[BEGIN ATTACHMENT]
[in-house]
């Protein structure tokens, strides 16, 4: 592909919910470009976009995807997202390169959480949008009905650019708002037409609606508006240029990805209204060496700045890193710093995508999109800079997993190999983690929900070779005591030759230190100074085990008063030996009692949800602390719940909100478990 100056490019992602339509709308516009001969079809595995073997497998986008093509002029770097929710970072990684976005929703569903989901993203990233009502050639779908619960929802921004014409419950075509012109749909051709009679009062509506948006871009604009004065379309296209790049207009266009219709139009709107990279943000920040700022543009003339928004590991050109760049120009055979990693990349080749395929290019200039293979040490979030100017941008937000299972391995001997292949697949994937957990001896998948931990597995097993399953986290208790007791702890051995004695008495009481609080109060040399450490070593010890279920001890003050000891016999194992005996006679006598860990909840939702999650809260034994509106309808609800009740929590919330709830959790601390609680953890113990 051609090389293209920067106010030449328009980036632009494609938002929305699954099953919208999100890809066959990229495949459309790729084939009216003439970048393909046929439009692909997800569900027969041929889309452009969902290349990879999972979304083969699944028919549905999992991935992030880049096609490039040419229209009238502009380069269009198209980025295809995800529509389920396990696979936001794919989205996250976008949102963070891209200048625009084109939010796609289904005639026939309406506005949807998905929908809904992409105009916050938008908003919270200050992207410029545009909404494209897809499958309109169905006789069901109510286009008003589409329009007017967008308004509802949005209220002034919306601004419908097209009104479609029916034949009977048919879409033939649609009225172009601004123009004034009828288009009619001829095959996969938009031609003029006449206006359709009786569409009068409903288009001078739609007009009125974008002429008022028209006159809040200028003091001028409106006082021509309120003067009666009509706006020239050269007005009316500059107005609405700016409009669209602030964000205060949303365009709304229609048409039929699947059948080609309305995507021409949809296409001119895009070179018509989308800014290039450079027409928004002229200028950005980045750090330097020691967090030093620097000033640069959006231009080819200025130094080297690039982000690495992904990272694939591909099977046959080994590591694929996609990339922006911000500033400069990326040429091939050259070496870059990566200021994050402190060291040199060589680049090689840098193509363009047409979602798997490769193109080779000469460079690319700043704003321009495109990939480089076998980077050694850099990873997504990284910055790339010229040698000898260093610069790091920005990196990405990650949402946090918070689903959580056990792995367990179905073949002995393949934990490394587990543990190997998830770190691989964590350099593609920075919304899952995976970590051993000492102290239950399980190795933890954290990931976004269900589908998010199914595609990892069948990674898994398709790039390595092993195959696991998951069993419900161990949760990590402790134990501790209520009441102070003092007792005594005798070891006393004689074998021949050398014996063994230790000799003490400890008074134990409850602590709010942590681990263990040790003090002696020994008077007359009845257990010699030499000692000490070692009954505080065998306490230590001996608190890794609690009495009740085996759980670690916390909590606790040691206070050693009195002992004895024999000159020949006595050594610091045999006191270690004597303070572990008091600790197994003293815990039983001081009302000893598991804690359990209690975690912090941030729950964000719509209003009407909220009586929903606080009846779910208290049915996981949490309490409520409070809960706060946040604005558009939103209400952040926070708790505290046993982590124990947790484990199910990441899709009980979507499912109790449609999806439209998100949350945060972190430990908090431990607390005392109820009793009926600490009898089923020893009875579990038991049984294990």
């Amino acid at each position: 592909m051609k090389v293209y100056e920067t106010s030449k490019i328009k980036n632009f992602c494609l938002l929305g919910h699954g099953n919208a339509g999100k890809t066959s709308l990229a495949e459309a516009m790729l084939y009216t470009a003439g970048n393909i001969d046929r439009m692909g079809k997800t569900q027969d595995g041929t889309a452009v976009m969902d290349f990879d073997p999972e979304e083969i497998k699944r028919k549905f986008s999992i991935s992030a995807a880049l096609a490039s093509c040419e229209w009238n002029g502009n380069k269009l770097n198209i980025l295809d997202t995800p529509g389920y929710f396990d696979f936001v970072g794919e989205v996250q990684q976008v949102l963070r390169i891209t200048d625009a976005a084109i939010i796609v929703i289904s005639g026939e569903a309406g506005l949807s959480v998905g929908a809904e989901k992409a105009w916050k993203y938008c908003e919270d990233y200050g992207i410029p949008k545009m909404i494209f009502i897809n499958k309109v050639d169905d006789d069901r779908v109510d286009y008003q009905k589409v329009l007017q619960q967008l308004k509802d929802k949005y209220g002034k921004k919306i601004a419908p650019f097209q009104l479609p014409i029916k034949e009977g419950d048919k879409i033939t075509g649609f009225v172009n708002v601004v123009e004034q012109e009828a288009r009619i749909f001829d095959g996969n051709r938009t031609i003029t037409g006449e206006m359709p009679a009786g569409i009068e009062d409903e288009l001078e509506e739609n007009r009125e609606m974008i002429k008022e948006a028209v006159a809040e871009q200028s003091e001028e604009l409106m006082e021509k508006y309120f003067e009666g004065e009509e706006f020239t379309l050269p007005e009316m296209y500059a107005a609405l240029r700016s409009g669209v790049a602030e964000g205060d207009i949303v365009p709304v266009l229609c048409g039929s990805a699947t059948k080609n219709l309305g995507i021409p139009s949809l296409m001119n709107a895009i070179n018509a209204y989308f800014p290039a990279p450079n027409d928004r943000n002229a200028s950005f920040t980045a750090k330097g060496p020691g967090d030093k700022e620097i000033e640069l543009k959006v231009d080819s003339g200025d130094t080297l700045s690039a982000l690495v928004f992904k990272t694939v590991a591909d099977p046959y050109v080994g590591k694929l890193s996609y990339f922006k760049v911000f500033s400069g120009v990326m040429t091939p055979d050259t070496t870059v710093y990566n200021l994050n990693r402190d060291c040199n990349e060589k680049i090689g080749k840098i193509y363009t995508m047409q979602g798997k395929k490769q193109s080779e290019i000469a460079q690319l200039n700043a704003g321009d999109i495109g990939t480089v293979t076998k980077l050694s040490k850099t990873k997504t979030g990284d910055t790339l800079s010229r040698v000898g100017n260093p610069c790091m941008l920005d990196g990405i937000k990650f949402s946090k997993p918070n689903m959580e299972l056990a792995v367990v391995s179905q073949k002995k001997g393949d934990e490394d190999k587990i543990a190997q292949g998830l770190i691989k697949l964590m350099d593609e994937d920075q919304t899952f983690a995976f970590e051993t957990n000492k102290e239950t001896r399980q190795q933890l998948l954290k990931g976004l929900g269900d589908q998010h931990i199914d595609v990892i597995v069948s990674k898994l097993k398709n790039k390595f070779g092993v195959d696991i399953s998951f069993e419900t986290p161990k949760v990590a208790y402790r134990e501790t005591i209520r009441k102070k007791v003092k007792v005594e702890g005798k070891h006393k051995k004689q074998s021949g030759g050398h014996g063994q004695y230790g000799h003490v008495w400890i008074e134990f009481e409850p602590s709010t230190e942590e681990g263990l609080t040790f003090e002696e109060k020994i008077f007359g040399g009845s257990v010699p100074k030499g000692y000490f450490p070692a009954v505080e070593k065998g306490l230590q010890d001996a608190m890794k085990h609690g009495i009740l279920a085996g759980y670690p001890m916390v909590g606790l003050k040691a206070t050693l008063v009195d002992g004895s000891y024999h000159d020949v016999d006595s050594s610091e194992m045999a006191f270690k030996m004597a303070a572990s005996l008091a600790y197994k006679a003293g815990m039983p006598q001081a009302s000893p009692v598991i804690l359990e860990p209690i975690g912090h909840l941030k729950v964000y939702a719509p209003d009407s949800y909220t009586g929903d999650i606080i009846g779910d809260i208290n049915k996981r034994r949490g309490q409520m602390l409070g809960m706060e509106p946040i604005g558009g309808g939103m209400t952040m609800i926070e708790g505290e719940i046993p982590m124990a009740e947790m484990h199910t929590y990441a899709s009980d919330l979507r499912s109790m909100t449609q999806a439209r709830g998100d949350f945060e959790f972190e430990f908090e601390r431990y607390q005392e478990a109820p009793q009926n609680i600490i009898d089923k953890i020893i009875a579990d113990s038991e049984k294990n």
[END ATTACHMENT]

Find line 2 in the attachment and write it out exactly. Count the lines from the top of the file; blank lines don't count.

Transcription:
């Protein structure tokens, strides 16, 4: 592909919910470009976009995807997202390169959480949008009905650019708002037409609606508006240029990805209204060496700045890193710093995508999109800079997993190999983690929900070779005591030759230190100074085990008063030996009692949800602390719940909100478990 100056490019992602339509709308516009001969079809595995073997497998986008093509002029770097929710970072990684976005929703569903989901993203990233009502050639779908619960929802921004014409419950075509012109749909051709009679009062509506948006871009604009004065379309296209790049207009266009219709139009709107990279943000920040700022543009003339928004590991050109760049120009055979990693990349080749395929290019200039293979040490979030100017941008937000299972391995001997292949697949994937957990001896998948931990597995097993399953986290208790007791702890051995004695008495009481609080109060040399450490070593010890279920001890003050000891016999194992005996006679006598860990909840939702999650809260034994509106309808609800009740929590919330709830959790601390609680953890113990 051609090389293209920067106010030449328009980036632009494609938002929305699954099953919208999100890809066959990229495949459309790729084939009216003439970048393909046929439009692909997800569900027969041929889309452009969902290349990879999972979304083969699944028919549905999992991935992030880049096609490039040419229209009238502009380069269009198209980025295809995800529509389920396990696979936001794919989205996250976008949102963070891209200048625009084109939010796609289904005639026939309406506005949807998905929908809904992409105009916050938008908003919270200050992207410029545009909404494209897809499958309109169905006789069901109510286009008003589409329009007017967008308004509802949005209220002034919306601004419908097209009104479609029916034949009977048919879409033939649609009225172009601004123009004034009828288009009619001829095959996969938009031609003029006449206006359709009786569409009068409903288009001078739609007009009125974008002429008022028209006159809040200028003091001028409106006082021509309120003067009666009509706006020239050269007005009316500059107005609405700016409009669209602030964000205060949303365009709304229609048409039929699947059948080609309305995507021409949809296409001119895009070179018509989308800014290039450079027409928004002229200028950005980045750090330097020691967090030093620097000033640069959006231009080819200025130094080297690039982000690495992904990272694939591909099977046959080994590591694929996609990339922006911000500033400069990326040429091939050259070496870059990566200021994050402190060291040199060589680049090689840098193509363009047409979602798997490769193109080779000469460079690319700043704003321009495109990939480089076998980077050694850099990873997504990284910055790339010229040698000898260093610069790091920005990196990405990650949402946090918070689903959580056990792995367990179905073949002995393949934990490394587990543990190997998830770190691989964590350099593609920075919304899952995976970590051993000492102290239950399980190795933890954290990931976004269900589908998010199914595609990892069948990674898994398709790039390595092993195959696991998951069993419900161990949760990590402790134990501790209520009441102070003092007792005594005798070891006393004689074998021949050398014996063994230790000799003490400890008074134990409850602590709010942590681990263990040790003090002696020994008077007359009845257990010699030499000692000490070692009954505080065998306490230590001996608190890794609690009495009740085996759980670690916390909590606790040691206070050693009195002992004895024999000159020949006595050594610091045999006191270690004597303070572990008091600790197994003293815990039983001081009302000893598991804690359990209690975690912090941030729950964000719509209003009407909220009586929903606080009846779910208290049915996981949490309490409520409070809960706060946040604005558009939103209400952040926070708790505290046993982590124990947790484990199910990441899709009980979507499912109790449609999806439209998100949350945060972190430990908090431990607390005392109820009793009926600490009898089923020893009875579990038991049984294990």